Making connections with all teaching and learning elements will help learners see the relevance of the assignments and optimize the learning outcomes. Below I discuss some nodes of connection.
The first node of connection for any assessment/activity is with the course learning objectives. Instructors usually have this in mind, but it helps to illustrate this connection to learners explicitly. Never assume that learners naturally make connections between the course’s goals and expectations with the assessments and activities. Consider including the relevant course objectives in the assessment/activity description. If the assessment/activity is for an overarching purpose, consider explicitly stating the learning goal in the assessment/activity description. Also, reinforce the purpose of the activity several times. For example, in the assessment/activity description on Brightspace, in your syllabus, and when explaining the assignment in a video or synchronous session. I refer to this as meaningful redundancy. In fact, Abby Parish, Director of Education Innovation and Associate Professor of Nursing at Vanderbilt, shared that she has effectively handled the perception of busywork with communication and course navigation. View the archived recording of the Conversation on Teaching with Abby Parish and Marshall Eakin, Professor of History: Overcoming the ‘busywork’ Dilemma: Creating Meaningful Asynchronous Activities for Student Engagement.
Utilizing the Backward Design approach will ensure that your assessments and activities align with the learning goals.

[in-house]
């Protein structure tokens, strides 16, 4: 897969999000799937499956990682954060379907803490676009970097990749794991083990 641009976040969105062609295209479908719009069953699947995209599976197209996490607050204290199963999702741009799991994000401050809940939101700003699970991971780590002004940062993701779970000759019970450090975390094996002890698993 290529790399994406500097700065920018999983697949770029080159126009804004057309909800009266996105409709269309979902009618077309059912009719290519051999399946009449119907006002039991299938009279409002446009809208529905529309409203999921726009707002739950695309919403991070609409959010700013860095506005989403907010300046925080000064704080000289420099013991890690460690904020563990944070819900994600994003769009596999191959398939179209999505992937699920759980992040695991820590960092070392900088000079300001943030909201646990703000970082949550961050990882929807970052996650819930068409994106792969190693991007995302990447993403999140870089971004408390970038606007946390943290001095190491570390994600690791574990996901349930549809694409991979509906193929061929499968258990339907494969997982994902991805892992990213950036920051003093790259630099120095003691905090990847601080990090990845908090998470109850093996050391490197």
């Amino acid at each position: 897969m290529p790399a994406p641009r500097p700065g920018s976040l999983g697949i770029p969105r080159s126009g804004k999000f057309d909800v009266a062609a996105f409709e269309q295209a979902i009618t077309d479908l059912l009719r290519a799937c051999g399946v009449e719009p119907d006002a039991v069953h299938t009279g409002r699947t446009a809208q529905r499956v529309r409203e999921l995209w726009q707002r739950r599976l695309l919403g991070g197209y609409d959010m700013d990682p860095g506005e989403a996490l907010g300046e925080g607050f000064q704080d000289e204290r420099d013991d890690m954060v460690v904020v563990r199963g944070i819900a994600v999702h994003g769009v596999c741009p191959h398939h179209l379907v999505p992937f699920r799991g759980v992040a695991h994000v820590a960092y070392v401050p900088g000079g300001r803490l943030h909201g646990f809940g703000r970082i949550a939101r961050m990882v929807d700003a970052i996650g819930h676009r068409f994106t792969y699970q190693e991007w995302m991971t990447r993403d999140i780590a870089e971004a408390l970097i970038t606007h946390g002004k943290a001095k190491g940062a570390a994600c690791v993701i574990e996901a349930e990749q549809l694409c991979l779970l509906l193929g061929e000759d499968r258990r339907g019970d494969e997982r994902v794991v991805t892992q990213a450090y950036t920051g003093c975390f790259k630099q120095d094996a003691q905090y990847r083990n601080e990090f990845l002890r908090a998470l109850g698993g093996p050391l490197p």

Drawing on Dyment et al. (2020), we want to think about our objectives and think about the most meaningful evidence of achievement. As we continue to reimagine teaching and learning during a pandemic, I would like us to borrow a term from business, minimum valuable outcome (MVO). MVO positions a business to prioritize what it wants to achieve at the very least to be successful. In the context of teaching, consider “ if my students leave with nothing else this semester, I would feel I have achieved my goal if they achieved [X].” By focusing on the [X], our attention is called to develop activities around the core understandings and will reduce the number of smaller activities students tend to perceive as busywork.
- How can you allow learners to clearly see an explicit link between the course’s goals and activities/assessments?
- How can you rethink engagement by focusing on the core understandings of the course?
The second node of the connection is with the discipline or community of practice. Using the situated learning instructional approach developed by Lave and Wenger can help us to make this connection. Situated learning posits that learning should include contexts that allow learners to be immersed in experiences that resemble real-life applications. These contexts are sometimes referred to as authentic contexts. Situated Learning also views learners as embarking on a journey from novices on the periphery looking into experts who join the center of a community of practice. As they move closer to the center, they become more active and engaged with the discipline’s norms. Every course in our curriculum has some real-life applications, consider including these applications. For example, in a Leading Lines Podcast with Humberto Garcia, associate professor of English at UC-Merced, he shared that by switching a journal activity to a blog post for an audience, students became more engaged. They were no longer just writing for the instructor and for a grade they were writing with a more authentic purpose for a real public audience. Previously students viewed the informal journal writings as busywork, and by adding an authentic component through a blog, the class was dynamically transformed. LaTonya Trotter, assistant professor of Sociology at Vanderbilt University, expressed similar sentiments in another Leading Lines podcast, as she shared how using a blog helped.